Always Use Protection! In Business Finance

“We might be able to arrange arrangements for your repayment. Can you bring at least one payment by Friday?” In a two-sentence discussion with the borrower, the employee serving your loan may have just planted the borrower’s litigation seed.

“They said they would work with me.” If you institutionalize the foreclosure action later, the borrower can state that they are “in negotiations” with your company to prepare a payment plan. Such claims can lead to other arguments in muddy areas that seize collateral.

From the borrower’s point of view, when does the loan officer’s actions cross the line between normal daily communication and the actual agreement to modify the loan agreement or delay the collection action? The answer to this question can be very subjective.

What is the solution?

Enter – Pre-Exercise Agreement.

With the Pre-Training Agreement, the borrower and lender agree that there is no training agreement, there is no postponement of billing actions by the lender / service provider, and there is no modification of the terms of the loan agreement or lenders’ rights, unless the agreement is made in writing and implemented by all parties.

Actually, the term “Protocol Agreement” should be used, rather than “Pre-Training Agreement.” It might be wise to avoid using the term exercise altogether. Their use, either orally or in writing, can enable borrowers to claim that they rely on representation that some arrangements or modifications will be made.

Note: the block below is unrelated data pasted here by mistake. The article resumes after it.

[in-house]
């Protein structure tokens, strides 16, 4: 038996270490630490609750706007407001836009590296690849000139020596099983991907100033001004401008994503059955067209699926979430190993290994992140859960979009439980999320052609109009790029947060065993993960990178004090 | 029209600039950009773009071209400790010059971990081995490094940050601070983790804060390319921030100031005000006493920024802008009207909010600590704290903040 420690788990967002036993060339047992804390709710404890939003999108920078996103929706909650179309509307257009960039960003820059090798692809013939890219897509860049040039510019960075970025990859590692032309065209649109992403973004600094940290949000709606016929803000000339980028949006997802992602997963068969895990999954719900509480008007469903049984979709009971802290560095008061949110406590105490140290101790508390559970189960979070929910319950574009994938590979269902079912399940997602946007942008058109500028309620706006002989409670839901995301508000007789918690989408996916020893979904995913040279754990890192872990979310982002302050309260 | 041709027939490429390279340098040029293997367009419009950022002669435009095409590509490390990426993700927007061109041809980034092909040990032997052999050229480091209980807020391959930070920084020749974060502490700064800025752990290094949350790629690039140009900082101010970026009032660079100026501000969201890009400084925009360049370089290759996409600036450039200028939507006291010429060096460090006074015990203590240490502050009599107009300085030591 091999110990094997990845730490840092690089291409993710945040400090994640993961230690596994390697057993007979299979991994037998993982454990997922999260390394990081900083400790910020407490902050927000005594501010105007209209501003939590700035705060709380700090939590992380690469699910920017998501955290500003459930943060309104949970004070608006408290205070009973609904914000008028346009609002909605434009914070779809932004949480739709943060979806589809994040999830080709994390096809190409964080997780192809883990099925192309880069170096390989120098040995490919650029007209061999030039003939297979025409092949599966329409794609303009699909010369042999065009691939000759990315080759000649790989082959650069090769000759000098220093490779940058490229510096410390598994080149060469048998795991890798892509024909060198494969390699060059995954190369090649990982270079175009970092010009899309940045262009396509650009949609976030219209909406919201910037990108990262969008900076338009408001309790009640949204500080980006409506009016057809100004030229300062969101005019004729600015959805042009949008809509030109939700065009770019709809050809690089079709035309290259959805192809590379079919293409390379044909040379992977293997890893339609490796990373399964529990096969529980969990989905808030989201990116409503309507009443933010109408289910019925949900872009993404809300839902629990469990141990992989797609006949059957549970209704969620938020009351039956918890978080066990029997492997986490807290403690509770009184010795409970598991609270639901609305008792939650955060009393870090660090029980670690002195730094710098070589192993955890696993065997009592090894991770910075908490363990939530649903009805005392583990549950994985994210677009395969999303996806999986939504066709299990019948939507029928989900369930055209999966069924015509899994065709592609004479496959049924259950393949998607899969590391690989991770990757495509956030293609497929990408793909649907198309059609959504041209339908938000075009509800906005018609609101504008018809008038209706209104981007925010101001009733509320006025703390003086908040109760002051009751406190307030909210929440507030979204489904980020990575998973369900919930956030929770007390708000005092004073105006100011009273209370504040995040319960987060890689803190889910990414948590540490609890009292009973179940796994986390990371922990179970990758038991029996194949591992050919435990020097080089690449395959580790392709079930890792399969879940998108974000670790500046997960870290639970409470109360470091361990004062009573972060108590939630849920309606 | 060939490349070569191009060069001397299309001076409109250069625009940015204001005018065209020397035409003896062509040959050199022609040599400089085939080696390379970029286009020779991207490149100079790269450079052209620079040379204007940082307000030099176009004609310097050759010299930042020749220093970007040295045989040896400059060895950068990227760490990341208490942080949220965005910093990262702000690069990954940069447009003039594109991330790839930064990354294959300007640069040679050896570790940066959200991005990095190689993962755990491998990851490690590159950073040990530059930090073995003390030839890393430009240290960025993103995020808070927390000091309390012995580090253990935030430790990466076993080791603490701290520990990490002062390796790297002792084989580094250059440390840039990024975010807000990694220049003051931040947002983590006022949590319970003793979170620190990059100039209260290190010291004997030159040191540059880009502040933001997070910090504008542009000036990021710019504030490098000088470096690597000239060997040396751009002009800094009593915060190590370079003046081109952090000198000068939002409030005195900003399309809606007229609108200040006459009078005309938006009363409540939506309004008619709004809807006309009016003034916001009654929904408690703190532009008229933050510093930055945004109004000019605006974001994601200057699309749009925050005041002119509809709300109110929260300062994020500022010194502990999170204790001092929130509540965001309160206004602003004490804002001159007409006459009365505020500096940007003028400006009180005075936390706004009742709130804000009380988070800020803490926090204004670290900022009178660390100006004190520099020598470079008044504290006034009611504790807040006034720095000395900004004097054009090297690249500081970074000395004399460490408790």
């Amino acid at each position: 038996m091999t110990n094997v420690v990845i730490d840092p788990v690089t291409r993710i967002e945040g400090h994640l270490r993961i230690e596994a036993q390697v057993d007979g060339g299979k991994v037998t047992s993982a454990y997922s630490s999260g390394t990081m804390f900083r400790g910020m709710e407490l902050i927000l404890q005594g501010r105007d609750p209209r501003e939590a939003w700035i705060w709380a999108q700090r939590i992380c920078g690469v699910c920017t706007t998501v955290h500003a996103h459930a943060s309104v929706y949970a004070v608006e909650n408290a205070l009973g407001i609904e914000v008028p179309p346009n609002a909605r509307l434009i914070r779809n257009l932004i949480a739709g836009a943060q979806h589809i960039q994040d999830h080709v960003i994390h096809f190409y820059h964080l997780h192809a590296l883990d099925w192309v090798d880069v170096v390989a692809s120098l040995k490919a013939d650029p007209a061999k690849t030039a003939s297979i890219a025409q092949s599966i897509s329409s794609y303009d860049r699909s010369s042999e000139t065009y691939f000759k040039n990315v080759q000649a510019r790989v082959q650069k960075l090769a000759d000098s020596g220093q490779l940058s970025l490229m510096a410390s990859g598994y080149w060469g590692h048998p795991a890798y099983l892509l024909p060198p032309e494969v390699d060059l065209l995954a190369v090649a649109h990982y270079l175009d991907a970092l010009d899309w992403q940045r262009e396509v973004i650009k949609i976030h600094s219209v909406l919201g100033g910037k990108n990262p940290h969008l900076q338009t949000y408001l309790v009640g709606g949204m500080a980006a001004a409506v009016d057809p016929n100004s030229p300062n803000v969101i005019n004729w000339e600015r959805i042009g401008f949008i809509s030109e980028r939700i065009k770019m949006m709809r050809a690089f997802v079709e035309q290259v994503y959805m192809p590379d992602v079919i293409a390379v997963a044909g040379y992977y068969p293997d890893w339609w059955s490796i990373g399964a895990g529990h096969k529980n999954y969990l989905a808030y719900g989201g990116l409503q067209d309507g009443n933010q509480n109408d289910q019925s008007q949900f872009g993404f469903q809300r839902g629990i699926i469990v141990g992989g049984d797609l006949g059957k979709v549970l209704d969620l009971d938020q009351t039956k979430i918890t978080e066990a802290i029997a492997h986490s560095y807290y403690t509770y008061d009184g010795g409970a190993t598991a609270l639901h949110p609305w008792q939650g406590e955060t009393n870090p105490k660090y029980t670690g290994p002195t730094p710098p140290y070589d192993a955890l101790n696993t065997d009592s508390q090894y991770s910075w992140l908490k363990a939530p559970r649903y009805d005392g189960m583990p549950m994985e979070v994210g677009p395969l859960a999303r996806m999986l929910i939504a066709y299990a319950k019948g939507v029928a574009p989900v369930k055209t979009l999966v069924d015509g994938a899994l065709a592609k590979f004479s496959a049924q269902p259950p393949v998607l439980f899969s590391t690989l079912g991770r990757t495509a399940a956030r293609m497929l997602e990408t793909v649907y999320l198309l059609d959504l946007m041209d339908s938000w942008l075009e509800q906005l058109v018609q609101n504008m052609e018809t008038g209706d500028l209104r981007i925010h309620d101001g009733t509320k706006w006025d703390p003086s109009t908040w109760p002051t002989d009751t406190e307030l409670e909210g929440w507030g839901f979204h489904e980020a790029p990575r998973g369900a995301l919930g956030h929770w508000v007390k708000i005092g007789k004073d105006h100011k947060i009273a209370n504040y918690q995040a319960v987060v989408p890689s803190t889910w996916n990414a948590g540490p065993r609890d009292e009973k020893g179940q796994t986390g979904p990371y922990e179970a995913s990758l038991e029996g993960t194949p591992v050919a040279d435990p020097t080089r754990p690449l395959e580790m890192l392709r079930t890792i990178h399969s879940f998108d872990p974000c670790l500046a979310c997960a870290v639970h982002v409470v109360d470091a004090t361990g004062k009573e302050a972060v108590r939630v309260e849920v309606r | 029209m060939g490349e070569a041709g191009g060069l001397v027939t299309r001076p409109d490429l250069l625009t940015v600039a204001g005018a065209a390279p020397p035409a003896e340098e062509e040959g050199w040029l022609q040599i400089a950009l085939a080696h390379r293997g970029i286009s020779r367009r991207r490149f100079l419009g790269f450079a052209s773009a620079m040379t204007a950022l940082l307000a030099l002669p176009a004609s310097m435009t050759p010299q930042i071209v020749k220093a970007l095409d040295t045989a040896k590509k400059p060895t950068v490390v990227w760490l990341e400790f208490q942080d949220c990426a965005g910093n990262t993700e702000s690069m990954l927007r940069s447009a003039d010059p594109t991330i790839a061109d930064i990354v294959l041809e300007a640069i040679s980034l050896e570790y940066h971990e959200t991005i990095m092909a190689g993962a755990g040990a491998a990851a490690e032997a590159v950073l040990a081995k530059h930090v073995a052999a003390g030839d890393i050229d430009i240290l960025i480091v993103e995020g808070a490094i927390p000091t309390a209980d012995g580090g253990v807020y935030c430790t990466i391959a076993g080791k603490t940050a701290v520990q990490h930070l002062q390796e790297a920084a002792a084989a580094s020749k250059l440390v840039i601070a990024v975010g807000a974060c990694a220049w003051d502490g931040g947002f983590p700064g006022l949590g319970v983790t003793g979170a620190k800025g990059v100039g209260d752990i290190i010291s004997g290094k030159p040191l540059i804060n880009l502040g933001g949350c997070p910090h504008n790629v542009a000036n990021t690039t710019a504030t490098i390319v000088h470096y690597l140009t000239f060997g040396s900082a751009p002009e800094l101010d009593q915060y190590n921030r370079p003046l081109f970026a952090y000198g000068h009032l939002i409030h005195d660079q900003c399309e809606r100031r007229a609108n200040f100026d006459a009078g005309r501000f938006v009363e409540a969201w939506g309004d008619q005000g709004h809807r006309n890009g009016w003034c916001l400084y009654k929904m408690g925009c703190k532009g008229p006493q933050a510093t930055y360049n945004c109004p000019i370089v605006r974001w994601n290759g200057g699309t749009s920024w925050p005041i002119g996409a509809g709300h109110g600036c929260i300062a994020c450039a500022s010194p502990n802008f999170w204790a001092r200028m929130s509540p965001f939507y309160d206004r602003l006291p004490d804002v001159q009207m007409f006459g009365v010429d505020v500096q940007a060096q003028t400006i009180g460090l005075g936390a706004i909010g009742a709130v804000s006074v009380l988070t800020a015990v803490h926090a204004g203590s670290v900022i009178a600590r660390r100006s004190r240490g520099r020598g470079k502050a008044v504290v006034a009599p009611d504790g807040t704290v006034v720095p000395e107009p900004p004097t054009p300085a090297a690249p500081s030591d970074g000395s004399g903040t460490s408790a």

WHEN and HOW to use the “protocol” agreement:

Strengths of Procedure:

Where the borrower has entered into a protocol agreement, you have a clear protection element. But what about bad borrowers who haven’t, or won’t, implement a protocol agreement?

In this complex field, which is clearly stated, written procedures and protocol letters can help avoid misunderstandings and reduce responsibility.

Procedure:

Written policies and procedures for loan service staff, (or anyone who interacts with your borrower) can prove to be helpful when defending against borrower claims. In making the procedure, you might want to consider dividing all loan officer / borrower conversations into two different categories:

Basic conversation, pure information:

“Where do I send payment?” “When will you send us your April 1 payment?” Strangely, there is little that can be said by borrowers without stepping into the field of negotiations and agreements. Decisions must be made about the extent to which the conversation can proceed without the steps outlined below.

Arrangement or negotiation conversation:

If the borrower shows that they will bring the April 1 payment and May 1 payment on May 9, they have just proposed a loan exercise. When the person serving your loan recognizes this arrangement, you have just signed an unwritten loan training agreement. Even though this is an extreme example, it shows how easily you can step into negotiations and modifications. It may be necessary to empower your staff to make certain limited payment arrangements. With written procedures, you have the opportunity to explain clearly what, if there is a variation of the payment that is required by contract …